Kenya looks to cruises to boost tourism

Weekend Argus (Sunday Edition) - - AFRICA -

MOMBASA: Kenya’s tourism mar­keters this week wel­comed 576 tourists who ar­rived aboard MS Nau­tica, mark­ing the first cruise ship arrival this year.

Kenya Tourism Board chief ex­ec­u­tive Betty Radier said the ship ar­rived in the tourism re­sort city of Mombasa from Zanz­ibar and was sched­uled for a day-stop be­fore it sailed on to Mahé is­land in the Sey­chelles.

“The ship’s arrival re­flects the use of Mombasa as a port of call, es­pe­cially con­sid­er­ing the east coast city has the only port in the re­gion where dis­em­bark­ing pas­sen­gers can go on a short sa­fari dur­ing their stop,” Radier said.

She said the cruise ship’s arrival was a boon for the coastal re­gion’s tourism sec­tor even as the fes­tive sea­son drew to an end.

Au­thor­i­ties have vowed to de­velop and pro­mote cruise tourism in­stead of re­ly­ing solely on beaches and sa­faris for mar­ket­ing.

The coun­try of­fered a des­ti­na­tion with di­verse and rich tourism attractions and was a renowned tourist brand in the world mar­ket, said Radier.

It had a bad year for cruise tourism in 2011, when only 1200 tourists ar­rived by sea.

The down­turn was at­trib­uted to piracy across the In­dian Ocean, among other fac­tors.

Dur­ing their stop on Thurs­day, the tourists vis­ited Am­boseli Na­tional Park and toured var­i­ous parts of Mombasa, in­clud­ing Fort Je­sus, a his­tor­i­cal site built be­tween 1593 and 1596 and one of the most out­stand­ing and well pre­served ex­am­ples of 16th Por­tuguese mil­i­tary for­ti­fi­ca­tion and a land­mark in the his­tory of this type of con­struc­tion.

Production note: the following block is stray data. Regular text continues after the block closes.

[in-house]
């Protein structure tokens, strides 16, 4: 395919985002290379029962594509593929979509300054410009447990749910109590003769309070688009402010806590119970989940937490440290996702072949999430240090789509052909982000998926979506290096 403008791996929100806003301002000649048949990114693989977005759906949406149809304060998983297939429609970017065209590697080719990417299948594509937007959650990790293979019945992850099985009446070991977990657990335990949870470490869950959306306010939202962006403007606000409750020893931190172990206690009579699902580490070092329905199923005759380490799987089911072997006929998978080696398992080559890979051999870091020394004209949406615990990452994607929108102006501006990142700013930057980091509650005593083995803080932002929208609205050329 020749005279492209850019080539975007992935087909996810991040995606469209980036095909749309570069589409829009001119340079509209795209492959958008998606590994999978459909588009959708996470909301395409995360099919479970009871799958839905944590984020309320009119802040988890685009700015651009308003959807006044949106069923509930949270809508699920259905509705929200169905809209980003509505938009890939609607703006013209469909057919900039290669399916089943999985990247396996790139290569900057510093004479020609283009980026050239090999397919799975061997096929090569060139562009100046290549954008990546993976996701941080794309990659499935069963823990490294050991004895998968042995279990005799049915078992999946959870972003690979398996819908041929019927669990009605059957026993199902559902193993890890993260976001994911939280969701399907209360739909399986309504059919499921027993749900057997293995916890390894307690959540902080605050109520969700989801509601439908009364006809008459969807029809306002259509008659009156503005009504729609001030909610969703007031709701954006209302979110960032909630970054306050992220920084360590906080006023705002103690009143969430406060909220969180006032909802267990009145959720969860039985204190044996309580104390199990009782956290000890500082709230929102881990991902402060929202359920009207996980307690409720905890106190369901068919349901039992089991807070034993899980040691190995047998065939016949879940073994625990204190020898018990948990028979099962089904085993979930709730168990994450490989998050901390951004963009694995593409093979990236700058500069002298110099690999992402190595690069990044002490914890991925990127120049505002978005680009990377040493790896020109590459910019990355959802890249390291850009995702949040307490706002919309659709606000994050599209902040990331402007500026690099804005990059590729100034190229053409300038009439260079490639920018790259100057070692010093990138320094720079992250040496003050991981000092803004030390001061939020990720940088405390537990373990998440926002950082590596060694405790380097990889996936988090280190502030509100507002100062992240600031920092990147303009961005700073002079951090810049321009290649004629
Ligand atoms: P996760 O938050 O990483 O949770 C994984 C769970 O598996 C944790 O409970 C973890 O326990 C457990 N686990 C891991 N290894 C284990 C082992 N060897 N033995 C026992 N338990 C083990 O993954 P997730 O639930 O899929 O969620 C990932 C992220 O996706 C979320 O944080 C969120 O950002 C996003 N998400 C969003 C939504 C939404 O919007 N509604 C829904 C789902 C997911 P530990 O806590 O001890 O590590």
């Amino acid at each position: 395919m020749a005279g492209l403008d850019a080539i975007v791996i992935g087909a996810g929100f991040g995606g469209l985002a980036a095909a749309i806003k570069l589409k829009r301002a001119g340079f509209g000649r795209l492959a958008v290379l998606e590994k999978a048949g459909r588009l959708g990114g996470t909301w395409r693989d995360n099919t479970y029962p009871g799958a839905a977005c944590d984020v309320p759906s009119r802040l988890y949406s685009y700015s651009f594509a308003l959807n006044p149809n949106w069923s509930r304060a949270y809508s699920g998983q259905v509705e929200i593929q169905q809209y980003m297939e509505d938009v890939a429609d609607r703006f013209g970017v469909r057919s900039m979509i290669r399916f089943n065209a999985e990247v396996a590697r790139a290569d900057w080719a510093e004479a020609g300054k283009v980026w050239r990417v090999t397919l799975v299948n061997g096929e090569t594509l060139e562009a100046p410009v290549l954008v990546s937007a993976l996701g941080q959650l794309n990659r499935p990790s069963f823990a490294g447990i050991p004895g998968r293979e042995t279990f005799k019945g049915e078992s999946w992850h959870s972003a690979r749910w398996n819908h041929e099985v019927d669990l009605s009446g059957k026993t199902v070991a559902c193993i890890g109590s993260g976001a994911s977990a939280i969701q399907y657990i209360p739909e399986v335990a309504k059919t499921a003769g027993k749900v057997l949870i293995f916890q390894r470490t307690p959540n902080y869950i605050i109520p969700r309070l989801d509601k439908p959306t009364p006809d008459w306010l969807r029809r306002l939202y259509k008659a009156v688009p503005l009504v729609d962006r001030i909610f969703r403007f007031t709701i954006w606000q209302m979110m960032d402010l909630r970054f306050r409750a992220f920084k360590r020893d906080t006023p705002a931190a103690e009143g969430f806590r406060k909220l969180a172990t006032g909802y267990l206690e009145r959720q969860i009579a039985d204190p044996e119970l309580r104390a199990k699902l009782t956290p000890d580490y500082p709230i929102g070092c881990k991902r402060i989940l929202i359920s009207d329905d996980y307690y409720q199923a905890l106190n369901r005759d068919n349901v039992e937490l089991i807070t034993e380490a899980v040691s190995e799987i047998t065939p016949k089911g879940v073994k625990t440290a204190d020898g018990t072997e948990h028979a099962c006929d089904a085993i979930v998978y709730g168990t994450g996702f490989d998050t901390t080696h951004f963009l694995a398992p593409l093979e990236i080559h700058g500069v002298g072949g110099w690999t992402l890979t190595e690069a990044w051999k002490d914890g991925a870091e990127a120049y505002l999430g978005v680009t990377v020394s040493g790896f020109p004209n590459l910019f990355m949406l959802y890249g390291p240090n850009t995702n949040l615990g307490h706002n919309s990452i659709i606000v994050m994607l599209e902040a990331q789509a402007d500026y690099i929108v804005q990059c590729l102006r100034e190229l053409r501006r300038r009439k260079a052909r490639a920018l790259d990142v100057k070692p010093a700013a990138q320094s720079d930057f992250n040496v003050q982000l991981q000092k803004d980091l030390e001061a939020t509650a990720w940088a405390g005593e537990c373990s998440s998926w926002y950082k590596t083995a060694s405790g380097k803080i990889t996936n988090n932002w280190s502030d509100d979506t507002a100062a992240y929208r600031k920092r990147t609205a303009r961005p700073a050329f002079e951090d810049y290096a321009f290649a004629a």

The cruise ship docked barely a fort­night after the MS Sil­ver Spirit, a lux­ury cruise ship with 472 pas­sen­gers, made its maiden stop.

Shimba Hills, Mwalu­ganje Ele­phant Sanc­tu­ary, Tsavo East and Tsavo West as well as Am­boseli are among the na­tional parks within easy reach of trav­ellers.

Kenya’s main mode of tourist ar­rivals thus re­mains air trans­port, largely through Jomo Keny­atta In­ter­na­tional Air­port in the cap­i­tal, Nairobi, and Moi In­ter­na­tional Air­port in Mombasa.

Kenya’s core tourism products have fo­cused on beach and sa­fari be­cause of the coun­try’s 480km coast­line and abun­dance of wildlife. But be­cause of com­pe­ti­tion in tourism and chang­ing con­sumer tastes, tourism pro­mo­tions have been en­riched to in­clude ad­ven­ture, cul­ture, eco-tourism, sport, golf, bird­ing and busi­ness. – Xin­hua


Tourists dis­em­bark from cruise ship MS Nau­tica, which docked at Mombasa, Kenya, this week. The coun­try is try­ing to broaden its tourism base, brush­ing up its ap­peal to cruise ship vis­i­tors.

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